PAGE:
What do you like about FE?
The chance to pass on transferable skills I’ve gained from the industry (like how to sell briefs to clients) and to help young people on the next step of their journey, becoming who they want to be. They may dislike certain subjects they are forced to take at school, but at college, they choose what they study and for me, that’s really interesting as you can help develop that person. It’s quite a difficult age if they are living at home and have issues – they don’t just need classroom support. You have to ensure they get support in all areas and fulfil their potential throughout the course.
What’s a typical day?
As a mentor up until Christmas, no day was the same. On just one day late last term I had to refer people in crisis to a counselling team and had to pacify one very frustrated learner. I’d get in at 8.30am check my diary for meetings that would generally start from 9am onwards – some would last 15 minutes, others half a morning. Certain appointments would come up suddenly, it was very varied. I’d try to get away by 4.30-5.00pm. In addition, I’d have my regular teaching practice day with construction students on Tuesdays and take art enrichment classes open to all students on Wednesdays, where I’d teach different art techniques such as using watercolours, oils, acrylics etc.
Now in my new role as a full-time lecturer, I check my emails at 8.30am to see if any student has emailed for support. Then I ensure all equipment I need for my session is laid out in the classroom ready for the students’ arrival at 9am. In the sessions, we work our way through different course units, including construction design, building information modelling (BIM) and health and safety. I use various teaching methods to help engage each learner. My students particularly like quizzes and practical drawing elements of the course. Days finish around 4.30pm when the students leave, and this leaves me time to mark, develop more resources and complete paperwork.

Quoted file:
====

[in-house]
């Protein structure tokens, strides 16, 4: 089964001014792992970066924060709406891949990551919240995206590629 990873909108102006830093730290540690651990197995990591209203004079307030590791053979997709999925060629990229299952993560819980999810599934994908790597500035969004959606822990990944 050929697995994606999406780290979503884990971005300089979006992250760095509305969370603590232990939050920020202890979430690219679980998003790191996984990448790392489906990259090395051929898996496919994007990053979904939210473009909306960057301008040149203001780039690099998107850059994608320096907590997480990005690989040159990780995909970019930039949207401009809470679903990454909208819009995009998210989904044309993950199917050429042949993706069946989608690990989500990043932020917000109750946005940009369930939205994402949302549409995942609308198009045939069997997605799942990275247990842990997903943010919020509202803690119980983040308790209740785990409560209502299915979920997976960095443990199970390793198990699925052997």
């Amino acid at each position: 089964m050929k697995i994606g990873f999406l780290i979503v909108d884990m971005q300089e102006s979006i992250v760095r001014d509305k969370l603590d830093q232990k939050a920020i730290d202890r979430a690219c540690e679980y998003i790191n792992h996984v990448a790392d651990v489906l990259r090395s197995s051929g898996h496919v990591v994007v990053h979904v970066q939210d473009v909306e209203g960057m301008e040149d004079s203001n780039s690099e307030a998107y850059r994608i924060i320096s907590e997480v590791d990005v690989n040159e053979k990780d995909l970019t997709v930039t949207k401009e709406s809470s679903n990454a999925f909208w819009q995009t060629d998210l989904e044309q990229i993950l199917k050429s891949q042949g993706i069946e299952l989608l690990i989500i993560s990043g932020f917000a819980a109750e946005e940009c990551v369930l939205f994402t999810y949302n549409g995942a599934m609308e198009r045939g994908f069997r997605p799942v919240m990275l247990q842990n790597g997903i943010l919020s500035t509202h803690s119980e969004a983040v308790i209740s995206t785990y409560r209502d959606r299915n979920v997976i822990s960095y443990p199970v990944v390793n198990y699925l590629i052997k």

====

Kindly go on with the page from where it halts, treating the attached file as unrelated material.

Any specific task you have completed recently?
I’ve been helping students complete their UCAS university application forms and personal statements and have written references – they apply for a range of courses including surveying, property development and architecture.